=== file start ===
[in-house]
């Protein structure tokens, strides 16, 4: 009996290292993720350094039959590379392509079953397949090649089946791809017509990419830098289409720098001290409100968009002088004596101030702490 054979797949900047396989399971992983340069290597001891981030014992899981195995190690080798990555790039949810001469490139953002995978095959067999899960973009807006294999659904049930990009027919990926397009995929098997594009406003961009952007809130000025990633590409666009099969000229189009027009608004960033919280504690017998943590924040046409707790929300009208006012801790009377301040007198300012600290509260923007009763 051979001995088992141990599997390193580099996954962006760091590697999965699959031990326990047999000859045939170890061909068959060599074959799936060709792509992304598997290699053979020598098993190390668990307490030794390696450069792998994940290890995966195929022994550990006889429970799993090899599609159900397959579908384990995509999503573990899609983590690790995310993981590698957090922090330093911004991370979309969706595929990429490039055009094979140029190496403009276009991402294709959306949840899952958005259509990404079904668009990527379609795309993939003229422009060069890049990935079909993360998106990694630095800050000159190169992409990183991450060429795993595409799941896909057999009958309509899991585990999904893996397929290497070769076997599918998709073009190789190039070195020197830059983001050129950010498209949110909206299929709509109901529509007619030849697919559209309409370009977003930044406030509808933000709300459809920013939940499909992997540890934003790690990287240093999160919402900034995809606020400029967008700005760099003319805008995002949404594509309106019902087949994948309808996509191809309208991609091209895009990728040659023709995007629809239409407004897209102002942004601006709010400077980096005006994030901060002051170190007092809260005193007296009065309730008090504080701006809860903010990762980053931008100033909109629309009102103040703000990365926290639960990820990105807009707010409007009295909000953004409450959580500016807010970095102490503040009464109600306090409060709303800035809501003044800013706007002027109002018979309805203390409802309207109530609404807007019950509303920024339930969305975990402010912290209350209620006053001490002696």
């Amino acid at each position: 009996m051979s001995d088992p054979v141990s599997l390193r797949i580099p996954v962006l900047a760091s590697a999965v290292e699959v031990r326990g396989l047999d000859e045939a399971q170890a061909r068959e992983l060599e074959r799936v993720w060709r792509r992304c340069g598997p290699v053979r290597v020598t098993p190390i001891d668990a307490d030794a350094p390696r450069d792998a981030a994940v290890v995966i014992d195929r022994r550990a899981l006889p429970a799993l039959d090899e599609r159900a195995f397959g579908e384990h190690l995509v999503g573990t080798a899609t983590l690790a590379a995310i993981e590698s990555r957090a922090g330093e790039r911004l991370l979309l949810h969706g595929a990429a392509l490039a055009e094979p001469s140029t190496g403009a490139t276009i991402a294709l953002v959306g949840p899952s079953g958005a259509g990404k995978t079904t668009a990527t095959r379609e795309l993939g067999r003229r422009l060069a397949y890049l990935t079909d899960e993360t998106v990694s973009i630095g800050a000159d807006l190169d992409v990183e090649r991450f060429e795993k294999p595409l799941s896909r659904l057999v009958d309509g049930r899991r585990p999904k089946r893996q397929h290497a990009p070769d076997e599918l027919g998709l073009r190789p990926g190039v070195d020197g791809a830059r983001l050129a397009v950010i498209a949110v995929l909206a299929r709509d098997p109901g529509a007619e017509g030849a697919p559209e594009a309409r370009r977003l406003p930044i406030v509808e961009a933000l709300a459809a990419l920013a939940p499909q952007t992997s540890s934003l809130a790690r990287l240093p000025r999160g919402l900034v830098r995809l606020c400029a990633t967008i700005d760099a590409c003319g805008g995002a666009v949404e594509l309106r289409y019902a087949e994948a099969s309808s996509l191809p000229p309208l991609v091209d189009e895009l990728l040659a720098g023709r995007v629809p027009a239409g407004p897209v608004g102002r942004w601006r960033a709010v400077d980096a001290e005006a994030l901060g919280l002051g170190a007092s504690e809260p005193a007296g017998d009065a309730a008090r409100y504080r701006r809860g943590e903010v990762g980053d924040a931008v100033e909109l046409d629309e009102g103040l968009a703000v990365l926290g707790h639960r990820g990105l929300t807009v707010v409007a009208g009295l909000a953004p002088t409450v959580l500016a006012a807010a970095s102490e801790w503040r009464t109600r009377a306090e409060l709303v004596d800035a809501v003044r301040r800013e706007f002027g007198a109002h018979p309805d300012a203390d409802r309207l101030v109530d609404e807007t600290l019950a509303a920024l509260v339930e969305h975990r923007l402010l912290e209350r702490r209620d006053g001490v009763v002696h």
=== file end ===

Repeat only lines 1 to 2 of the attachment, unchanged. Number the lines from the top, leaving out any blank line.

[in-house]
């Protein structure tokens, strides 16, 4: 009996290292993720350094039959590379392509079953397949090649089946791809017509990419830098289409720098001290409100968009002088004596101030702490 054979797949900047396989399971992983340069290597001891981030014992899981195995190690080798990555790039949810001469490139953002995978095959067999899960973009807006294999659904049930990009027919990926397009995929098997594009406003961009952007809130000025990633590409666009099969000229189009027009608004960033919280504690017998943590924040046409707790929300009208006012801790009377301040007198300012600290509260923007009763 051979001995088992141990599997390193580099996954962006760091590697999965699959031990326990047999000859045939170890061909068959060599074959799936060709792509992304598997290699053979020598098993190390668990307490030794390696450069792998994940290890995966195929022994550990006889429970799993090899599609159900397959579908384990995509999503573990899609983590690790995310993981590698957090922090330093911004991370979309969706595929990429490039055009094979140029190496403009276009991402294709959306949840899952958005259509990404079904668009990527379609795309993939003229422009060069890049990935079909993360998106990694630095800050000159190169992409990183991450060429795993595409799941896909057999009958309509899991585990999904893996397929290497070769076997599918998709073009190789190039070195020197830059983001050129950010498209949110909206299929709509109901529509007619030849697919559209309409370009977003930044406030509808933000709300459809920013939940499909992997540890934003790690990287240093999160919402900034995809606020400029967008700005760099003319805008995002949404594509309106019902087949994948309808996509191809309208991609091209895009990728040659023709995007629809239409407004897209102002942004601006709010400077980096005006994030901060002051170190007092809260005193007296009065309730008090504080701006809860903010990762980053931008100033909109629309009102103040703000990365926290639960990820990105807009707010409007009295909000953004409450959580500016807010970095102490503040009464109600306090409060709303800035809501003044800013706007002027109002018979309805203390409802309207109530609404807007019950509303920024339930969305975990402010912290209350209620006053001490002696």